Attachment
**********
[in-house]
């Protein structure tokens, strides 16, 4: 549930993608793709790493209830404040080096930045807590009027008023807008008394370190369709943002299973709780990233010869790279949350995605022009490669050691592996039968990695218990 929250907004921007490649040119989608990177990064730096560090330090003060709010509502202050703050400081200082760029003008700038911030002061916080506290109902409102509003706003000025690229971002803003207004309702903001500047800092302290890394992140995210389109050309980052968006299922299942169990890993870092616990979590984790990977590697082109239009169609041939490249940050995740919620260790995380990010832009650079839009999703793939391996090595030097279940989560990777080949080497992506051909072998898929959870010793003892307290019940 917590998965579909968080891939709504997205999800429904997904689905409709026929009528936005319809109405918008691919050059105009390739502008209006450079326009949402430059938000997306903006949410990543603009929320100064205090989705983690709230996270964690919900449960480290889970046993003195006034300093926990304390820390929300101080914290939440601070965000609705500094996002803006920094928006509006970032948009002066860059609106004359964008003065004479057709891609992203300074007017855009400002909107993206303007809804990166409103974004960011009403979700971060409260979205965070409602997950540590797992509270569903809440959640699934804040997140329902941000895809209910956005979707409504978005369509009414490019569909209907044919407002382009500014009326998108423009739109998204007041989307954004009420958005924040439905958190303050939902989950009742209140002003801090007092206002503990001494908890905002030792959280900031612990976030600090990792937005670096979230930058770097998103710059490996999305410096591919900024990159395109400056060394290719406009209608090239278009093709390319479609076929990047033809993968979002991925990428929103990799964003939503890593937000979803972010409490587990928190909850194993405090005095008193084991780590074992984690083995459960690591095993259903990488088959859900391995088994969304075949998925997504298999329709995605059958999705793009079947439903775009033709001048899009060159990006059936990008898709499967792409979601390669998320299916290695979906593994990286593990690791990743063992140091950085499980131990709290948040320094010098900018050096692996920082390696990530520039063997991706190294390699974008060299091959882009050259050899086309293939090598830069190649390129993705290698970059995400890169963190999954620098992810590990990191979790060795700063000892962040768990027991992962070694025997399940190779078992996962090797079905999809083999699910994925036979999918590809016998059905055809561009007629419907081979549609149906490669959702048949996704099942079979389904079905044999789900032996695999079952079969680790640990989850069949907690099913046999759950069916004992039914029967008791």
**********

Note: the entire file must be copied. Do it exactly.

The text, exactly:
[in-house]
């Protein structure tokens, strides 16, 4: 549930993608793709790493209830404040080096930045807590009027008023807008008394370190369709943002299973709780990233010869790279949350995605022009490669050691592996039968990695218990 929250907004921007490649040119989608990177990064730096560090330090003060709010509502202050703050400081200082760029003008700038911030002061916080506290109902409102509003706003000025690229971002803003207004309702903001500047800092302290890394992140995210389109050309980052968006299922299942169990890993870092616990979590984790990977590697082109239009169609041939490249940050995740919620260790995380990010832009650079839009999703793939391996090595030097279940989560990777080949080497992506051909072998898929959870010793003892307290019940 917590998965579909968080891939709504997205999800429904997904689905409709026929009528936005319809109405918008691919050059105009390739502008209006450079326009949402430059938000997306903006949410990543603009929320100064205090989705983690709230996270964690919900449960480290889970046993003195006034300093926990304390820390929300101080914290939440601070965000609705500094996002803006920094928006509006970032948009002066860059609106004359964008003065004479057709891609992203300074007017855009400002909107993206303007809804990166409103974004960011009403979700971060409260979205965070409602997950540590797992509270569903809440959640699934804040997140329902941000895809209910956005979707409504978005369509009414490019569909209907044919407002382009500014009326998108423009739109998204007041989307954004009420958005924040439905958190303050939902989950009742209140002003801090007092206002503990001494908890905002030792959280900031612990976030600090990792937005670096979230930058770097998103710059490996999305410096591919900024990159395109400056060394290719406009209608090239278009093709390319479609076929990047033809993968979002991925990428929103990799964003939503890593937000979803972010409490587990928190909850194993405090005095008193084991780590074992984690083995459960690591095993259903990488088959859900391995088994969304075949998925997504298999329709995605059958999705793009079947439903775009033709001048899009060159990006059936990008898709499967792409979601390669998320299916290695979906593994990286593990690791990743063992140091950085499980131990709290948040320094010098900018050096692996920082390696990530520039063997991706190294390699974008060299091959882009050259050899086309293939090598830069190649390129993705290698970059995400890169963190999954620098992810590990990191979790060795700063000892962040768990027991992962070694025997399940190779078992996962090797079905999809083999699910994925036979999918590809016998059905055809561009007629419907081979549609149906490669959702048949996704099942079979389904079905044999789900032996695999079952079969680790640990989850069949907690099913046999759950069916004992039914029967008791």